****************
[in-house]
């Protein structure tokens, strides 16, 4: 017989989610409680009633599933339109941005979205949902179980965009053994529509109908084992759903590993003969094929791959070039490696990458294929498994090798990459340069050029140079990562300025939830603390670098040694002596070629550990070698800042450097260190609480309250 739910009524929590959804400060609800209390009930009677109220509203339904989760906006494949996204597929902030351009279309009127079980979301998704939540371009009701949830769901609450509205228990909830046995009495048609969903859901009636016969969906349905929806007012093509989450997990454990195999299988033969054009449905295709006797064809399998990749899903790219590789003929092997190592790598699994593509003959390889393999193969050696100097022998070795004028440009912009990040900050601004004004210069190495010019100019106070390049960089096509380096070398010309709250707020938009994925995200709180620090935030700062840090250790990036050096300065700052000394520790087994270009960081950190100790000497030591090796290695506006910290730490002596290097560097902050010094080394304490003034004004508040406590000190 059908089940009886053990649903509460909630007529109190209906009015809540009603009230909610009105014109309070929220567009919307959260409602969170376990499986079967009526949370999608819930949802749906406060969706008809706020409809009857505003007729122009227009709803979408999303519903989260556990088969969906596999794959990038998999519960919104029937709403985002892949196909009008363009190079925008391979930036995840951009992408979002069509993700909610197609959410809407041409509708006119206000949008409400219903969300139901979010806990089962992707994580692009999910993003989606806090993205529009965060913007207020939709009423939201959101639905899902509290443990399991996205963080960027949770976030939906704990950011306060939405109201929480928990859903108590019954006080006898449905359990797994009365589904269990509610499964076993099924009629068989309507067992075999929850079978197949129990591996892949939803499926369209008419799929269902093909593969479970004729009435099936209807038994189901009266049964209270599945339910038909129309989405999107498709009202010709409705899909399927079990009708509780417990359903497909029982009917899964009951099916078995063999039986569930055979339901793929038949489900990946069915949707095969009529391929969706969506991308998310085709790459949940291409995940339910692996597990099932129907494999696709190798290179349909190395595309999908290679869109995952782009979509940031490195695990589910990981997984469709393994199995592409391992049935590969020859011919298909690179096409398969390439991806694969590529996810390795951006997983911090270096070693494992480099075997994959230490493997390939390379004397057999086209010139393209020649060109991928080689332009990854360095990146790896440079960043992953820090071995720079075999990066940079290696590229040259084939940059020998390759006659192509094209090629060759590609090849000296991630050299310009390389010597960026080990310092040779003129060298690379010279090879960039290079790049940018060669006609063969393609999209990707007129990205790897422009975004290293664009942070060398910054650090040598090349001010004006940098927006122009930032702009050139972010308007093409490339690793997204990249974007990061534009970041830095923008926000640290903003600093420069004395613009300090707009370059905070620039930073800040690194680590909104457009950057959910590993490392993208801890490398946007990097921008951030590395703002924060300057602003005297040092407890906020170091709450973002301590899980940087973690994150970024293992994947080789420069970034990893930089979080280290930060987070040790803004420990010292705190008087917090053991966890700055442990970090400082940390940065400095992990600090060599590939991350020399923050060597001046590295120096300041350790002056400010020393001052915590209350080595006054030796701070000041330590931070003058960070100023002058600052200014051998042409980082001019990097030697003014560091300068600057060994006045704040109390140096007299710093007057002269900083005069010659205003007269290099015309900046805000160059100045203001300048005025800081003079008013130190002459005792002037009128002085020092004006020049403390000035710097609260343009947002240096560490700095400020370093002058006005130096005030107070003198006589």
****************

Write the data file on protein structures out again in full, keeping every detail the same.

[in-house]
């Protein structure tokens, strides 16, 4: 017989989610409680009633599933339109941005979205949902179980965009053994529509109908084992759903590993003969094929791959070039490696990458294929498994090798990459340069050029140079990562300025939830603390670098040694002596070629550990070698800042450097260190609480309250 739910009524929590959804400060609800209390009930009677109220509203339904989760906006494949996204597929902030351009279309009127079980979301998704939540371009009701949830769901609450509205228990909830046995009495048609969903859901009636016969969906349905929806007012093509989450997990454990195999299988033969054009449905295709006797064809399998990749899903790219590789003929092997190592790598699994593509003959390889393999193969050696100097022998070795004028440009912009990040900050601004004004210069190495010019100019106070390049960089096509380096070398010309709250707020938009994925995200709180620090935030700062840090250790990036050096300065700052000394520790087994270009960081950190100790000497030591090796290695506006910290730490002596290097560097902050010094080394304490003034004004508040406590000190 059908089940009886053990649903509460909630007529109190209906009015809540009603009230909610009105014109309070929220567009919307959260409602969170376990499986079967009526949370999608819930949802749906406060969706008809706020409809009857505003007729122009227009709803979408999303519903989260556990088969969906596999794959990038998999519960919104029937709403985002892949196909009008363009190079925008391979930036995840951009992408979002069509993700909610197609959410809407041409509708006119206000949008409400219903969300139901979010806990089962992707994580692009999910993003989606806090993205529009965060913007207020939709009423939201959101639905899902509290443990399991996205963080960027949770976030939906704990950011306060939405109201929480928990859903108590019954006080006898449905359990797994009365589904269990509610499964076993099924009629068989309507067992075999929850079978197949129990591996892949939803499926369209008419799929269902093909593969479970004729009435099936209807038994189901009266049964209270599945339910038909129309989405999107498709009202010709409705899909399927079990009708509780417990359903497909029982009917899964009951099916078995063999039986569930055979339901793929038949489900990946069915949707095969009529391929969706969506991308998310085709790459949940291409995940339910692996597990099932129907494999696709190798290179349909190395595309999908290679869109995952782009979509940031490195695990589910990981997984469709393994199995592409391992049935590969020859011919298909690179096409398969390439991806694969590529996810390795951006997983911090270096070693494992480099075997994959230490493997390939390379004397057999086209010139393209020649060109991928080689332009990854360095990146790896440079960043992953820090071995720079075999990066940079290696590229040259084939940059020998390759006659192509094209090629060759590609090849000296991630050299310009390389010597960026080990310092040779003129060298690379010279090879960039290079790049940018060669006609063969393609999209990707007129990205790897422009975004290293664009942070060398910054650090040598090349001010004006940098927006122009930032702009050139972010308007093409490339690793997204990249974007990061534009970041830095923008926000640290903003600093420069004395613009300090707009370059905070620039930073800040690194680590909104457009950057959910590993490392993208801890490398946007990097921008951030590395703002924060300057602003005297040092407890906020170091709450973002301590899980940087973690994150970024293992994947080789420069970034990893930089979080280290930060987070040790803004420990010292705190008087917090053991966890700055442990970090400082940390940065400095992990600090060599590939991350020399923050060597001046590295120096300041350790002056400010020393001052915590209350080595006054030796701070000041330590931070003058960070100023002058600052200014051998042409980082001019990097030697003014560091300068600057060994006045704040109390140096007299710093007057002269900083005069010659205003007269290099015309900046805000160059100045203001300048005025800081003079008013130190002459005792002037009128002085020092004006020049403390000035710097609260343009947002240096560490700095400020370093002058006005130096005030107070003198006589």